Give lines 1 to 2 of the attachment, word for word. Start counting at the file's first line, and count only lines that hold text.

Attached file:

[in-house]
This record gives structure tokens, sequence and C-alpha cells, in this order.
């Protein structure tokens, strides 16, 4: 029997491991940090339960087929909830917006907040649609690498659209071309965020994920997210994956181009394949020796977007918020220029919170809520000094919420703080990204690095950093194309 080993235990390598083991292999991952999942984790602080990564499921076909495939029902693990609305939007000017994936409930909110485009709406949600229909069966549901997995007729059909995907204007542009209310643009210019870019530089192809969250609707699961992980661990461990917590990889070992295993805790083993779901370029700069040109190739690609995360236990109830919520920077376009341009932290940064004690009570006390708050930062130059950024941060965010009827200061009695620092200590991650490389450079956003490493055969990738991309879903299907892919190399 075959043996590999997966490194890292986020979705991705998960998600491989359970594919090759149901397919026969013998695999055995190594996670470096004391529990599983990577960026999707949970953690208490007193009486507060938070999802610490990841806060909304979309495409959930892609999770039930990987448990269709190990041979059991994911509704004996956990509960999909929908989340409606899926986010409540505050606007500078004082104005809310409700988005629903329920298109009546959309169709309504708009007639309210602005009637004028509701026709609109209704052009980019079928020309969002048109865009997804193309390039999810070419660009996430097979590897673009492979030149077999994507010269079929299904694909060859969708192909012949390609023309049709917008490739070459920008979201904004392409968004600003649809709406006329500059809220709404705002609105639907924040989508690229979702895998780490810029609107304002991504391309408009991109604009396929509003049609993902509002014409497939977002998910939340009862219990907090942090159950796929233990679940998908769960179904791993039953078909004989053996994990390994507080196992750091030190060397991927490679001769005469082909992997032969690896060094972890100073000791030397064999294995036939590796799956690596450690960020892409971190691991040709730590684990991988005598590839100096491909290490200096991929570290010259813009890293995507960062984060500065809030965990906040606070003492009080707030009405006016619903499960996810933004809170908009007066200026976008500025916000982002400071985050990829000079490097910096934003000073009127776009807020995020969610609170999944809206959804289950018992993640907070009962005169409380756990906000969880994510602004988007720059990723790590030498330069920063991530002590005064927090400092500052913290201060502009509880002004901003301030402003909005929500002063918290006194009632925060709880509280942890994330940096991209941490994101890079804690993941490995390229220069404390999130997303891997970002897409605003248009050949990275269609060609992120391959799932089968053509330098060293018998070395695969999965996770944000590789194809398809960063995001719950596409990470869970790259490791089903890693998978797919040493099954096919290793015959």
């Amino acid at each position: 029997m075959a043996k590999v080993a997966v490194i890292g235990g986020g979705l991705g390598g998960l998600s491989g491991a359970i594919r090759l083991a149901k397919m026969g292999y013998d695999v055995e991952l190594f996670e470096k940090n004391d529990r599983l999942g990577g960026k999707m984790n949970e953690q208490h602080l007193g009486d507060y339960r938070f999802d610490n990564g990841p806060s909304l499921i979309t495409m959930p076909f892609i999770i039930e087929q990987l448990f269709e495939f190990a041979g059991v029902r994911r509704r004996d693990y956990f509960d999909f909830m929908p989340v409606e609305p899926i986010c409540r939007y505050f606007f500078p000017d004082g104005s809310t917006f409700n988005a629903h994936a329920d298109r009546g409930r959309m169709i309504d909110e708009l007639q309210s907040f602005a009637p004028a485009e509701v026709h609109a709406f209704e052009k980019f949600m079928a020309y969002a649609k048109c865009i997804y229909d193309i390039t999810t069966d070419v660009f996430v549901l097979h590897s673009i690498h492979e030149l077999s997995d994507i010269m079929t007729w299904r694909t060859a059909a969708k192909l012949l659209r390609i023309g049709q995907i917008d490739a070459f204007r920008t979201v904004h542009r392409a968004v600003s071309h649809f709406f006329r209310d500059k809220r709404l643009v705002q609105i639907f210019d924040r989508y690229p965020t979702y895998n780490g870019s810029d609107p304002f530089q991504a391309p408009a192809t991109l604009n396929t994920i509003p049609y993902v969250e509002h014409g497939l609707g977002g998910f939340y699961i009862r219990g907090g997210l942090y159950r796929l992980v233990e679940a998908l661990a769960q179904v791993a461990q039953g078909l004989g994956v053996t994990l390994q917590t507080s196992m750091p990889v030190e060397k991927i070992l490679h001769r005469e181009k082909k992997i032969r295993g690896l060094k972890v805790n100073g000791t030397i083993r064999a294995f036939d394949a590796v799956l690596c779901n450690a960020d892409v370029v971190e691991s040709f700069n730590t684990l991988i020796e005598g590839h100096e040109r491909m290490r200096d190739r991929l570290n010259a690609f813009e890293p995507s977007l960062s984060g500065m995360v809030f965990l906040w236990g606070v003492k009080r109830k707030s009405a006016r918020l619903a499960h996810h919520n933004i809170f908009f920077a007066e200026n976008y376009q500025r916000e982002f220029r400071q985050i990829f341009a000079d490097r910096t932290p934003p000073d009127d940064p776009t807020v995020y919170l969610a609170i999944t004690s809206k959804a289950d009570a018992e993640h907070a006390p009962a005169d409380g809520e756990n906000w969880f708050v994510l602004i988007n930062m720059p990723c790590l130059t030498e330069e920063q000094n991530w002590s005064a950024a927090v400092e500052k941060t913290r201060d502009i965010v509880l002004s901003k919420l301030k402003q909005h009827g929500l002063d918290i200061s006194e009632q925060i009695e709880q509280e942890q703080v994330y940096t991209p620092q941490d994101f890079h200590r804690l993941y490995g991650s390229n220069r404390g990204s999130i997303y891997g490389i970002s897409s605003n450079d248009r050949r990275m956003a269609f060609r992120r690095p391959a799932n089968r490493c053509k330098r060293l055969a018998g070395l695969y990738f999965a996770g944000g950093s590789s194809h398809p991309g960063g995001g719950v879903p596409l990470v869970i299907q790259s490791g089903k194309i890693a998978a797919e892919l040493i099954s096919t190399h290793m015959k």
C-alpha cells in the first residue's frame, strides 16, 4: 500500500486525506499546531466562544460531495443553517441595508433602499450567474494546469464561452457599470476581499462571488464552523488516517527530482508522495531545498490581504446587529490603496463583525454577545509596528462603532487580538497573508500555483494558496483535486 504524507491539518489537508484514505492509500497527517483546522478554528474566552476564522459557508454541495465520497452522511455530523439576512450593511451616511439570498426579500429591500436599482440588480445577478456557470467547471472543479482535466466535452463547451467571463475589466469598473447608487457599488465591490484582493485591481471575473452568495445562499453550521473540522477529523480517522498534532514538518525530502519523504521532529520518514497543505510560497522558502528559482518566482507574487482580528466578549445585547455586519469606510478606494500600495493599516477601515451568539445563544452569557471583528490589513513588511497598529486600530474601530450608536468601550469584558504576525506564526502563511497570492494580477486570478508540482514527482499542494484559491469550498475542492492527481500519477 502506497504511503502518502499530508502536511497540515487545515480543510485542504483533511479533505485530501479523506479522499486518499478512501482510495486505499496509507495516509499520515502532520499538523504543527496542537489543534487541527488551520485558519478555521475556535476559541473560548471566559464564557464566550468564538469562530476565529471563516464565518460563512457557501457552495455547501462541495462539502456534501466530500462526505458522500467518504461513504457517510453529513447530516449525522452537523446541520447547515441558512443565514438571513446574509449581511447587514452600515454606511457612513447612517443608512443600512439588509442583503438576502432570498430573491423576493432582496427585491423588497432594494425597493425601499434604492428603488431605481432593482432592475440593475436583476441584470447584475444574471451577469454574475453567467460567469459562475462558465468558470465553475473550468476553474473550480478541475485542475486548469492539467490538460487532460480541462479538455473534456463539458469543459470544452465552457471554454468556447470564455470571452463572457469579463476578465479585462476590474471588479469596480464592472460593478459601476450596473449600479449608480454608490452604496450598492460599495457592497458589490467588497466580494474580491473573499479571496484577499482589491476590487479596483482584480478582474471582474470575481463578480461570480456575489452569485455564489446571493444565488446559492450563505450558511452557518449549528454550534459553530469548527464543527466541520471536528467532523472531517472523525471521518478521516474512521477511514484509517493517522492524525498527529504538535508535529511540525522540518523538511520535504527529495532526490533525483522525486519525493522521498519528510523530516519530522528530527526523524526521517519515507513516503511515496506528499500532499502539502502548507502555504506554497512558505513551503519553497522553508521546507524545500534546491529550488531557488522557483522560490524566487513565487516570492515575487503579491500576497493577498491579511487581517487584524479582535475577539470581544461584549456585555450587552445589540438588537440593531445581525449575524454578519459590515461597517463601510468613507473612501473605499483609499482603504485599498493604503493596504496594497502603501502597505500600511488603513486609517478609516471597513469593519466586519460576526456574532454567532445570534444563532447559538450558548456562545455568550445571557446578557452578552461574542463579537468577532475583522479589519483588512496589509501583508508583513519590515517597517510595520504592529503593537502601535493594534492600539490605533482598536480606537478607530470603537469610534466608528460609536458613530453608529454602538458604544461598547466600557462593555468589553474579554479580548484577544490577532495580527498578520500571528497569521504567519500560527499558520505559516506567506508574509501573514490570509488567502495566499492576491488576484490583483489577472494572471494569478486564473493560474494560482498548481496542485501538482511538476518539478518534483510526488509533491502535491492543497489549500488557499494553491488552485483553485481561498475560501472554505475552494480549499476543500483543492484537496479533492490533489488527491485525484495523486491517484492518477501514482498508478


[in-house]
This record gives structure tokens, sequence and C-alpha cells, in this order.